NYC Shelters Are Having to Rescue Pets Left Behind by People Dying from COVID-19

Our country has been shut down and devastated by the COVID-19 pandemic. Tens of thousands of people have died, and countless others have become ill and suffered temporary and even permanent effects from the deadly virus. Because of this, another problem has arisen. While people being at home more has shown a spike in animals being rescued and fostered by people and that’s good news. However, a lot of the victims who have died from this virus lived alone with pets and their pets have been abandoned, through no fault of the people who loved them and have died. Some shelters in New York City are having to step up and handle this situation.

When an 82-year-old East Village man feared he wouldn’t make it home from the hospital alive, his biggest fear was for what would happen to his beloved cat. One of the man’s friends, Judith Zaborowski, said that “She was a very important part of his life.” As the man got sicker and sicker, a neighbor began to care for the cat by dropped by to make sure the cat had food and water. Because a patient with a positive COVID-19 diagnosis had been living in the apartment, the caring neighbor left the food and water just inside the door for her own safety. When Zaborowski learned that her friend had indeed died, she had to quickly jump into action.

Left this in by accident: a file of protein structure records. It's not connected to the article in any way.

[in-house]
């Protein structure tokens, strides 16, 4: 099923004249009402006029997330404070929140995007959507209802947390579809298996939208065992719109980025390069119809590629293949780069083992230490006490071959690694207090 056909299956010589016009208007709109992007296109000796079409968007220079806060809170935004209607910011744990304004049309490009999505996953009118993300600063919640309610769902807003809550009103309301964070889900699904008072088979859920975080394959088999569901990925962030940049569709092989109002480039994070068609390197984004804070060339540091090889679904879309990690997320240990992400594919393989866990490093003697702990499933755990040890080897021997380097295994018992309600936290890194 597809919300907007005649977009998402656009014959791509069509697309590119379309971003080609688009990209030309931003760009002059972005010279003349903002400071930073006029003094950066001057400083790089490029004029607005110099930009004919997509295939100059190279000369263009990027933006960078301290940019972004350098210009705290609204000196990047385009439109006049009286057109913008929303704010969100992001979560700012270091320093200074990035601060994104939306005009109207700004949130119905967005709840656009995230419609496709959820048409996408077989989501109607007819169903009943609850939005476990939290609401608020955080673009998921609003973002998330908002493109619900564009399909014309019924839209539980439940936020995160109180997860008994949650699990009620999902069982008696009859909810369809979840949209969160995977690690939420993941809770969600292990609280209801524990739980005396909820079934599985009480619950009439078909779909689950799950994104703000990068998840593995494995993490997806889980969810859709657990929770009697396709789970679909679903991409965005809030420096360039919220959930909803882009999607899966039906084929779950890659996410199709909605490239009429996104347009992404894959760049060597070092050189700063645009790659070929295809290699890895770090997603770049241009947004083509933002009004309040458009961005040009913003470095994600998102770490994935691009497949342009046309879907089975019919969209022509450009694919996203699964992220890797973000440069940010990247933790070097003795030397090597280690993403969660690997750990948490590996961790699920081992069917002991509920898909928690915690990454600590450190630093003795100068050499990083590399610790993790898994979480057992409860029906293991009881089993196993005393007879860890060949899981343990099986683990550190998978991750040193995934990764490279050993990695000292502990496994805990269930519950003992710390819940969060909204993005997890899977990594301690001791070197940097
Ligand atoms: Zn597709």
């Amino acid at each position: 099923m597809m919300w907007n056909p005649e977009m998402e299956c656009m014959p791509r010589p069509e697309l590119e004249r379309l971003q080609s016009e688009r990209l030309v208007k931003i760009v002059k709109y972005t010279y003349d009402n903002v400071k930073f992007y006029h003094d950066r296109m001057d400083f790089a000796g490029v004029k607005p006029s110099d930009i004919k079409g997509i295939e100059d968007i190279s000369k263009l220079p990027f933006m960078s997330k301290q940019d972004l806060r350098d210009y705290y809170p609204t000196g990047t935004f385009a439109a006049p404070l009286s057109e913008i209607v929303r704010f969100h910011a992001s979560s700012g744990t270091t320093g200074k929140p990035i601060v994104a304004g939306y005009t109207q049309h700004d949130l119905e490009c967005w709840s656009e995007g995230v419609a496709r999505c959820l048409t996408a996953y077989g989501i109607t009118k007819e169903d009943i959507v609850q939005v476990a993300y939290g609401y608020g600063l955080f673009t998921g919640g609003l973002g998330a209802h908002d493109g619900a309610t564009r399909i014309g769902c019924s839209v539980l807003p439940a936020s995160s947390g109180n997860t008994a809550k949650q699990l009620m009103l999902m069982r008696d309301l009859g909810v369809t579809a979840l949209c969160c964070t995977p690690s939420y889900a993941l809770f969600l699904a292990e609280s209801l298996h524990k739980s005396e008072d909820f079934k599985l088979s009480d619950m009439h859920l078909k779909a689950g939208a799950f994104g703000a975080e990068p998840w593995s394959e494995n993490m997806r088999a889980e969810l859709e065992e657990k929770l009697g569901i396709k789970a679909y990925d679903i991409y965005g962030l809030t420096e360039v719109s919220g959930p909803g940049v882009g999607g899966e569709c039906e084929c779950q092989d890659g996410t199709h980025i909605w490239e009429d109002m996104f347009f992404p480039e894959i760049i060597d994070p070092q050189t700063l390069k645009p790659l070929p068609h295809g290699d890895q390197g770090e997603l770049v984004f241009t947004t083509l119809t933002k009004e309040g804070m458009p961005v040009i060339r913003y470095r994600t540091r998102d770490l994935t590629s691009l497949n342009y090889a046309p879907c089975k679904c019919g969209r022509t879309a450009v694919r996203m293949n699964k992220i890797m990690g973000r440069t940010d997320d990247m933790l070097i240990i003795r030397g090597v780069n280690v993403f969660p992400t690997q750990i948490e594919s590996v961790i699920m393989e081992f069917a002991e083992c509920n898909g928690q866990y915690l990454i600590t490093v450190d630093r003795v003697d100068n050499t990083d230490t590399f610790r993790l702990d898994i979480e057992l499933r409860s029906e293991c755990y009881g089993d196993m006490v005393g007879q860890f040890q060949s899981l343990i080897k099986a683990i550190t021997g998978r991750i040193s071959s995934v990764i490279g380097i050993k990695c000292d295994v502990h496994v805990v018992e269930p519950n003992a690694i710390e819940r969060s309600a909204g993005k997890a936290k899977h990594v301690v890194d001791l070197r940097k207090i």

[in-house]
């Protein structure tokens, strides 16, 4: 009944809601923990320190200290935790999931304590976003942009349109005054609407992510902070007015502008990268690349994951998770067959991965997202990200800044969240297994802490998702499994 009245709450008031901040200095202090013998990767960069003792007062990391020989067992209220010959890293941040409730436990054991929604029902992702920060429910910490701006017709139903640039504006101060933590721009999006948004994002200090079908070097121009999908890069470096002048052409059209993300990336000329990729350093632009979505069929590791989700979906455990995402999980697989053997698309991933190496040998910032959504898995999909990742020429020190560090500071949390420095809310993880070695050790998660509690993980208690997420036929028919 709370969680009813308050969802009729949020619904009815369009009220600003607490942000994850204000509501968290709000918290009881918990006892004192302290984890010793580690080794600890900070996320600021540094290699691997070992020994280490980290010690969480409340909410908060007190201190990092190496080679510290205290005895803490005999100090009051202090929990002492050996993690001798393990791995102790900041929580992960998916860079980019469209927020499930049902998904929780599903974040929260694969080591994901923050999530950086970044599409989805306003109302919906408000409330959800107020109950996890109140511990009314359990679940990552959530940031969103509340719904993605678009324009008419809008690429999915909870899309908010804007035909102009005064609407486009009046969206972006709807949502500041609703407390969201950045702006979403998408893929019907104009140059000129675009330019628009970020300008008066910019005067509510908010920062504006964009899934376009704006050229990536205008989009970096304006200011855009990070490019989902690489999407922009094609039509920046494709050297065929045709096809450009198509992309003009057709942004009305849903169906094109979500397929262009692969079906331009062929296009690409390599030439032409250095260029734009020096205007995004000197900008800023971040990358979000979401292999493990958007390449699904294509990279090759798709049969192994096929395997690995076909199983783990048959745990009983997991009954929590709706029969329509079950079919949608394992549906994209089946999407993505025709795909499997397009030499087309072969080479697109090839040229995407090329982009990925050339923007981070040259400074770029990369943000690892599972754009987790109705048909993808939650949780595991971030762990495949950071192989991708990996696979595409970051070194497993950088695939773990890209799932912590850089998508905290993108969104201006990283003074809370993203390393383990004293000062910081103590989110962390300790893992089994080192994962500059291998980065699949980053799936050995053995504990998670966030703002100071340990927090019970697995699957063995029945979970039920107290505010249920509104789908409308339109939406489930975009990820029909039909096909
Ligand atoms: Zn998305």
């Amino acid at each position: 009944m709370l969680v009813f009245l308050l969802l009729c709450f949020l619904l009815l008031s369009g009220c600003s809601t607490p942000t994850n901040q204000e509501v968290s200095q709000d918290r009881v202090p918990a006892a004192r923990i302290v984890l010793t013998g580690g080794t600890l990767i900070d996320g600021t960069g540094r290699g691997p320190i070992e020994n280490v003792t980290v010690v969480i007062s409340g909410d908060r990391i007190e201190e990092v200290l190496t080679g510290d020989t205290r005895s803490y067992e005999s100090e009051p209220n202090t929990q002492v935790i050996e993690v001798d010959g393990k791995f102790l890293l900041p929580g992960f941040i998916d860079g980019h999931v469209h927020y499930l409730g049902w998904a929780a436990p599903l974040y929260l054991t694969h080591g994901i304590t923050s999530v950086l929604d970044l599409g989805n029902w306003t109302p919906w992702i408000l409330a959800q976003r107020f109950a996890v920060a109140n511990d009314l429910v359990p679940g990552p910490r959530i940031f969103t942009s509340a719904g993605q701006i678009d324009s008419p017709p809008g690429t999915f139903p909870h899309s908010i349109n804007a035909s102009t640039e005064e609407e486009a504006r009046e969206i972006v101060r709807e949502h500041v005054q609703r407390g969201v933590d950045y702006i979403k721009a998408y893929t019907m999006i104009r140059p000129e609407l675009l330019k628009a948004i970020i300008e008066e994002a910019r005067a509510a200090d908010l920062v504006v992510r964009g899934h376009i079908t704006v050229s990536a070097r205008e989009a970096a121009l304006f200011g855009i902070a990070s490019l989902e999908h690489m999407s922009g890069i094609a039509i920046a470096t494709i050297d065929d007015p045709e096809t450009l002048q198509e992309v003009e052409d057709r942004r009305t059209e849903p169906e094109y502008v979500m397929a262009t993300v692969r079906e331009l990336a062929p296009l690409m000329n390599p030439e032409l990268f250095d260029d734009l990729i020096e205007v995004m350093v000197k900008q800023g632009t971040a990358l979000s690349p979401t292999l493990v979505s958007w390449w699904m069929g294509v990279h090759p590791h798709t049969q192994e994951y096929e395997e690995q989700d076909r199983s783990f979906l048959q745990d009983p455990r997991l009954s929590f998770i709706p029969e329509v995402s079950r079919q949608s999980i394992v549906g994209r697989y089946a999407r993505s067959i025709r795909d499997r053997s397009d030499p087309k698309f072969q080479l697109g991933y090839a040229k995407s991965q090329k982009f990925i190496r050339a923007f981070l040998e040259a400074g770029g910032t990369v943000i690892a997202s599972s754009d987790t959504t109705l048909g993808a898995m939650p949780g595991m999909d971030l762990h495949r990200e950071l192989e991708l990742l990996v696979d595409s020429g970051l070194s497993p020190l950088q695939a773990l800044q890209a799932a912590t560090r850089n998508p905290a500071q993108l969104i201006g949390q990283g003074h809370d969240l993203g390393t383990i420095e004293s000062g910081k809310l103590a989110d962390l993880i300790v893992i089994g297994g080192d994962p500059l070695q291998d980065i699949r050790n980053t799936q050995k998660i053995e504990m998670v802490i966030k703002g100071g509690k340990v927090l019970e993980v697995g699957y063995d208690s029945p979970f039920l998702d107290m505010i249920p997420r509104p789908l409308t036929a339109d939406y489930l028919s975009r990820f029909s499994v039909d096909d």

Thank you CNN for highlighting the plight of animals left behind when their owners pass away from COVID-19, and Animal…

Posted by Animal Haven on Tuesday, May 12, 2020

After emailing several animal rescue organizations, Zaborowski finally got a response from one of them, Soho’s Animal Haven. On April 21, the agency dispatched a rescuer in full protective gear to the apartment. The cat was very frightened and quickly ran and hid, Animal Haven’s director of community engagement Jennifer Coffey reports. She added that the cat didn’t hiss or do anything aggressive. She was just scared. According to Coffey, it was a “jolt” to the cat’s world. Another Animal Haven staff person, Mantat Wong, used a humane trap to catch the terrified cat. These traps lure animals in with food and shut safely without harming the animals. We’ve used them here on our farm to catch feral cats so that we can get them the help they need. I can tell you that these cats are pretty unhappy when that door closes behind them, but they’re completely unharmed and can be taken to get the care needed.

Change is difficult for animals, especially when it comes on suddenly as it does with the sudden illness and death of their caregivers. The name of this man’s cat wasn’t known, so the staff named her Winter. The agency says that it’s seen an increase in cases during the pandemic and they have taken in about 24 rescues during this difficult time. With more than 40,000 people hospitalized in New York City, it’s a crisis that has to be addressed. Another agency, one contracted by the city of New York City, has rescued about 40 pets whose owners have died from the virus, the spokeswoman for the organization says.

These experts encourage people to prepare for the unexpected and have a plan for who’s going to make sure your pets are taken care of if something happens to you unexpectedly. This is especially urgent for people who live alone. The American Society for the Prevention of Cruelty to Animals is providing free emergency pet boarding for pets whose human companions are impacted by the coronavirus.

Featured image via Facebook